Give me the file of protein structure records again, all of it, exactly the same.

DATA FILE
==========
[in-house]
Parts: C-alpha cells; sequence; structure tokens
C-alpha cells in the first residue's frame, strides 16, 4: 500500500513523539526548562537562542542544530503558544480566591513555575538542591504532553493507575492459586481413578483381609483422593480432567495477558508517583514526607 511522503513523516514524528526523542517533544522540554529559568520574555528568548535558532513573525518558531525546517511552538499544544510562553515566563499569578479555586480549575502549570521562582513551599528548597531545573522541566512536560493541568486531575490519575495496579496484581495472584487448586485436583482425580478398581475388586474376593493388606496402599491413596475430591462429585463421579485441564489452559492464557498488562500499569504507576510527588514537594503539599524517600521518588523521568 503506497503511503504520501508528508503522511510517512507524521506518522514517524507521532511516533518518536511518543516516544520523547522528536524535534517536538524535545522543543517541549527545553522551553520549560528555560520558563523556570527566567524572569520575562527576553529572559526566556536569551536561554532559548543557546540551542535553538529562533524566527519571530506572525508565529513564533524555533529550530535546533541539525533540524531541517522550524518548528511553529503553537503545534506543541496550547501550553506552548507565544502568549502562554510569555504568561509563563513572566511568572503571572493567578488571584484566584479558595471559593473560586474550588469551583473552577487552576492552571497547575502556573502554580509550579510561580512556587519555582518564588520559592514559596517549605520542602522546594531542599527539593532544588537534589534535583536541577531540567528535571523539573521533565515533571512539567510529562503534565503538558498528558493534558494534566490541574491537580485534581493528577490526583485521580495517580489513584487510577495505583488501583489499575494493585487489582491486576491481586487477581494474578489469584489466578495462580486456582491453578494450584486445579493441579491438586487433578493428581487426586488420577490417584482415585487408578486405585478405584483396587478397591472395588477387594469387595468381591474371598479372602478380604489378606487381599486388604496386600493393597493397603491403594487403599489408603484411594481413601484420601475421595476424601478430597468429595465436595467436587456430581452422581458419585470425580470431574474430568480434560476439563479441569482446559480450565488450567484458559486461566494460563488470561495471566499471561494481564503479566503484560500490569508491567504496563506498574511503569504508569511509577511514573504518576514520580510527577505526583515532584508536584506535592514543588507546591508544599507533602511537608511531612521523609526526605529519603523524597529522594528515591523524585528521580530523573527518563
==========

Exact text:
[in-house]
Parts: C-alpha cells; sequence; structure tokens
C-alpha cells in the first residue's frame, strides 16, 4: 500500500513523539526548562537562542542544530503558544480566591513555575538542591504532553493507575492459586481413578483381609483422593480432567495477558508517583514526607 511522503513523516514524528526523542517533544522540554529559568520574555528568548535558532513573525518558531525546517511552538499544544510562553515566563499569578479555586480549575502549570521562582513551599528548597531545573522541566512536560493541568486531575490519575495496579496484581495472584487448586485436583482425580478398581475388586474376593493388606496402599491413596475430591462429585463421579485441564489452559492464557498488562500499569504507576510527588514537594503539599524517600521518588523521568 503506497503511503504520501508528508503522511510517512507524521506518522514517524507521532511516533518518536511518543516516544520523547522528536524535534517536538524535545522543543517541549527545553522551553520549560528555560520558563523556570527566567524572569520575562527576553529572559526566556536569551536561554532559548543557546540551542535553538529562533524566527519571530506572525508565529513564533524555533529550530535546533541539525533540524531541517522550524518548528511553529503553537503545534506543541496550547501550553506552548507565544502568549502562554510569555504568561509563563513572566511568572503571572493567578488571584484566584479558595471559593473560586474550588469551583473552577487552576492552571497547575502556573502554580509550579510561580512556587519555582518564588520559592514559596517549605520542602522546594531542599527539593532544588537534589534535583536541577531540567528535571523539573521533565515533571512539567510529562503534565503538558498528558493534558494534566490541574491537580485534581493528577490526583485521580495517580489513584487510577495505583488501583489499575494493585487489582491486576491481586487477581494474578489469584489466578495462580486456582491453578494450584486445579493441579491438586487433578493428581487426586488420577490417584482415585487408578486405585478405584483396587478397591472395588477387594469387595468381591474371598479372602478380604489378606487381599486388604496386600493393597493397603491403594487403599489408603484411594481413601484420601475421595476424601478430597468429595465436595467436587456430581452422581458419585470425580470431574474430568480434560476439563479441569482446559480450565488450567484458559486461566494460563488470561495471566499471561494481564503479566503484560500490569508491567504496563506498574511503569504508569511509577511514573504518576514520580510527577505526583515532584508536584506535592514543588507546591508544599507533602511537608511531612521523609526526605529519603523524597529522594528515591523524585528521580530523573527518563